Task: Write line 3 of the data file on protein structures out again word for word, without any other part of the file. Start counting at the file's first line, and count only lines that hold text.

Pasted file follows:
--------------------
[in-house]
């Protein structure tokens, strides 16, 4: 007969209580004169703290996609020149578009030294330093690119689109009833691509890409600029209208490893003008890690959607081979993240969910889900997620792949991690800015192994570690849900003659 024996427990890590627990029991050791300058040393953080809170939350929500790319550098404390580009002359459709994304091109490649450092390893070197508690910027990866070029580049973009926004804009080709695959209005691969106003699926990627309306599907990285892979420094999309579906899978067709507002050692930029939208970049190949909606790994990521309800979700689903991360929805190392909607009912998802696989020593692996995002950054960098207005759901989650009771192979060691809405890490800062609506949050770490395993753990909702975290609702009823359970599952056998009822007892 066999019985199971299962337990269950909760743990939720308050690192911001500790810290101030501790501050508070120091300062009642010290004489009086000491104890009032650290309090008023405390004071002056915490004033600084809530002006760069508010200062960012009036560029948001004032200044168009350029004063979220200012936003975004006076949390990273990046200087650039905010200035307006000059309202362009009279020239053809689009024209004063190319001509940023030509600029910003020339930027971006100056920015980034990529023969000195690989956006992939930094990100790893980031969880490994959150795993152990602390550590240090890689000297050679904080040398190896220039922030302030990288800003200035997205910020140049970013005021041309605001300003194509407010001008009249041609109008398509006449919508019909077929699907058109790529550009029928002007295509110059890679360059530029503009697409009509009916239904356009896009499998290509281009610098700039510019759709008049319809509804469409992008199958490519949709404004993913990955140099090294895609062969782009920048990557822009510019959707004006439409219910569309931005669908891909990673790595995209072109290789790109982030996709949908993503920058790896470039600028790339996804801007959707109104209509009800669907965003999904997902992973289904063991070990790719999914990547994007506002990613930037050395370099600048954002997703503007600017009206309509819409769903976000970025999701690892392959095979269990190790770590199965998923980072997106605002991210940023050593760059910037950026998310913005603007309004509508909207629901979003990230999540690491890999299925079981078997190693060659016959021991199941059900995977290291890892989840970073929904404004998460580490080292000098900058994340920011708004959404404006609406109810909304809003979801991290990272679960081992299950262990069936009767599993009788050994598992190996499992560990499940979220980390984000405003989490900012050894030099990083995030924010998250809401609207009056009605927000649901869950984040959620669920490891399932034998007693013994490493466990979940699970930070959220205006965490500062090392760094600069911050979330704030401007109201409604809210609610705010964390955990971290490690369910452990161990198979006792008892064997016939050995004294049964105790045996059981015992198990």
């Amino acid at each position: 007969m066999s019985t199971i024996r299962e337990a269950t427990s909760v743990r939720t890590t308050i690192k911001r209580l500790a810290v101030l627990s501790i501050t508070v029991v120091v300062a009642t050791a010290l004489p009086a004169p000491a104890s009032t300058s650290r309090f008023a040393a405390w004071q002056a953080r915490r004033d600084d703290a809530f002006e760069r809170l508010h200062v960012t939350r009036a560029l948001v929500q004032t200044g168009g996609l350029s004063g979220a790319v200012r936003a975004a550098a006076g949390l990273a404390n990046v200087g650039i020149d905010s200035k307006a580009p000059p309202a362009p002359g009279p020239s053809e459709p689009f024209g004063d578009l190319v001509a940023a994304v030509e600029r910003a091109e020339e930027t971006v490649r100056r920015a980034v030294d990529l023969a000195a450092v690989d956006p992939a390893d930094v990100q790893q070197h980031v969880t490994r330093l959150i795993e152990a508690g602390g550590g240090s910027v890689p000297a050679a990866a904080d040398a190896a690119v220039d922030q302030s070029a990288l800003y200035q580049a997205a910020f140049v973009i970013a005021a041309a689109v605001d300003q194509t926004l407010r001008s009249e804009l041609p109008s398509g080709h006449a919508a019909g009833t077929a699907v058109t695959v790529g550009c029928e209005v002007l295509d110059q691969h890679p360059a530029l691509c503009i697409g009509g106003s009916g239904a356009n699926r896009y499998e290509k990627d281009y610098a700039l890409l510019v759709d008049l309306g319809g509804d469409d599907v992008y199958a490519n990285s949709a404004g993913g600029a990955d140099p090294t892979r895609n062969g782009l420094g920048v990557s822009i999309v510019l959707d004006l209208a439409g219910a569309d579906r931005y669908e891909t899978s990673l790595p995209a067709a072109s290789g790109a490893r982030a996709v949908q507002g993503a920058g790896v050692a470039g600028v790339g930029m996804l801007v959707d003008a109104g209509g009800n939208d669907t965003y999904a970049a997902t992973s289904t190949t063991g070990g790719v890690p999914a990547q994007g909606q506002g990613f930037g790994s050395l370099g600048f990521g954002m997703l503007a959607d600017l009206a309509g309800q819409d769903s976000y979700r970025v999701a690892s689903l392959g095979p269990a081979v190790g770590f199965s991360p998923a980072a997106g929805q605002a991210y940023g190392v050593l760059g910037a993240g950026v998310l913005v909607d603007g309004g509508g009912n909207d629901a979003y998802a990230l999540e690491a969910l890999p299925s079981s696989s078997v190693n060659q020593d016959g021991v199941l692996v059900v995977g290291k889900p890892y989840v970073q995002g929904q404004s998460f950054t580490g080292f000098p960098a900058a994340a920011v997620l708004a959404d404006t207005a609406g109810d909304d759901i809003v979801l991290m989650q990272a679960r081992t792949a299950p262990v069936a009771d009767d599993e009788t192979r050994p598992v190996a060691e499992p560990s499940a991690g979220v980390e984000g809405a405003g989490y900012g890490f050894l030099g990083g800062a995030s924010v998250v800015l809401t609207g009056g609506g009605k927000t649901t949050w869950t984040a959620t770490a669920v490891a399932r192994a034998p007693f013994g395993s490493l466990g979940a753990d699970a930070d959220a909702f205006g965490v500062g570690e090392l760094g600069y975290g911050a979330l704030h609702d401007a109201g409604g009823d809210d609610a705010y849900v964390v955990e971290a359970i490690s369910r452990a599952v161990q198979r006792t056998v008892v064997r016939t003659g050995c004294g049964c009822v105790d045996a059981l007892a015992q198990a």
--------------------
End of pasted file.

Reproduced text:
């Amino acid at each position: 007969m066999s019985t199971i024996r299962e337990a269950t427990s909760v743990r939720t890590t308050i690192k911001r209580l500790a810290v101030l627990s501790i501050t508070v029991v120091v300062a009642t050791a010290l004489p009086a004169p000491a104890s009032t300058s650290r309090f008023a040393a405390w004071q002056a953080r915490r004033d600084d703290a809530f002006e760069r809170l508010h200062v960012t939350r009036a560029l948001v929500q004032t200044g168009g996609l350029s004063g979220a790319v200012r936003a975004a550098a006076g949390l990273a404390n990046v200087g650039i020149d905010s200035k307006a580009p000059p309202a362009p002359g009279p020239s053809e459709p689009f024209g004063d578009l190319v001509a940023a994304v030509e600029r910003a091109e020339e930027t971006v490649r100056r920015a980034v030294d990529l023969a000195a450092v690989d956006p992939a390893d930094v990100q790893q070197h980031v969880t490994r330093l959150i795993e152990a508690g602390g550590g240090s910027v890689p000297a050679a990866a904080d040398a190896a690119v220039d922030q302030s070029a990288l800003y200035q580049a997205a910020f140049v973009i970013a005021a041309a689109v605001d300003q194509t926004l407010r001008s009249e804009l041609p109008s398509g080709h006449a919508a019909g009833t077929a699907v058109t695959v790529g550009c029928e209005v002007l295509d110059q691969h890679p360059a530029l691509c503009i697409g009509g106003s009916g239904a356009n699926r896009y499998e290509k990627d281009y610098a700039l890409l510019v759709d008049l309306g319809g509804d469409d599907v992008y199958a490519n990285s949709a404004g993913g600029a990955d140099p090294t892979r895609n062969g782009l420094g920048v990557s822009i999309v510019l959707d004006l209208a439409g219910a569309d579906r931005y669908e891909t899978s990673l790595p995209a067709a072109s290789g790109a490893r982030a996709v949908q507002g993503a920058g790896v050692a470039g600028v790339g930029m996804l801007v959707d003008a109104g209509g009800n939208d669907t965003y999904a970049a997902t992973s289904t190949t063991g070990g790719v890690p999914a990547q994007g909606q506002g990613f930037g790994s050395l370099g600048f990521g954002m997703l503007a959607d600017l009206a309509g309800q819409d769903s976000y979700r970025v999701a690892s689903l392959g095979p269990a081979v190790g770590f199965s991360p998923a980072a997106g929805q605002a991210y940023g190392v050593l760059g910037a993240g950026v998310l913005v909607d603007g309004g509508g009912n909207d629901a979003y998802a990230l999540e690491a969910l890999p299925s079981s696989s078997v190693n060659q020593d016959g021991v199941l692996v059900v995977g290291k889900p890892y989840v970073q995002g929904q404004s998460f950054t580490g080292f000098p960098a900058a994340a920011v997620l708004a959404d404006t207005a609406g109810d909304d759901i809003v979801l991290m989650q990272a679960r081992t792949a299950p262990v069936a009771d009767d599993e009788t192979r050994p598992v190996a060691e499992p560990s499940a991690g979220v980390e984000g809405a405003g989490y900012g890490f050894l030099g990083g800062a995030s924010v998250v800015l809401t609207g009056g609506g009605k927000t649901t949050w869950t984040a959620t770490a669920v490891a399932r192994a034998p007693f013994g395993s490493l466990g979940a753990d699970a930070d959220a909702f205006g965490v500062g570690e090392l760094g600069y975290g911050a979330l704030h609702d401007a109201g409604g009823d809210d609610a705010y849900v964390v955990e971290a359970i490690s369910r452990a599952v161990q198979r006792t056998v008892v064997r016939t003659g050995c004294g049964c009822v105790d045996a059981l007892a015992q198990a």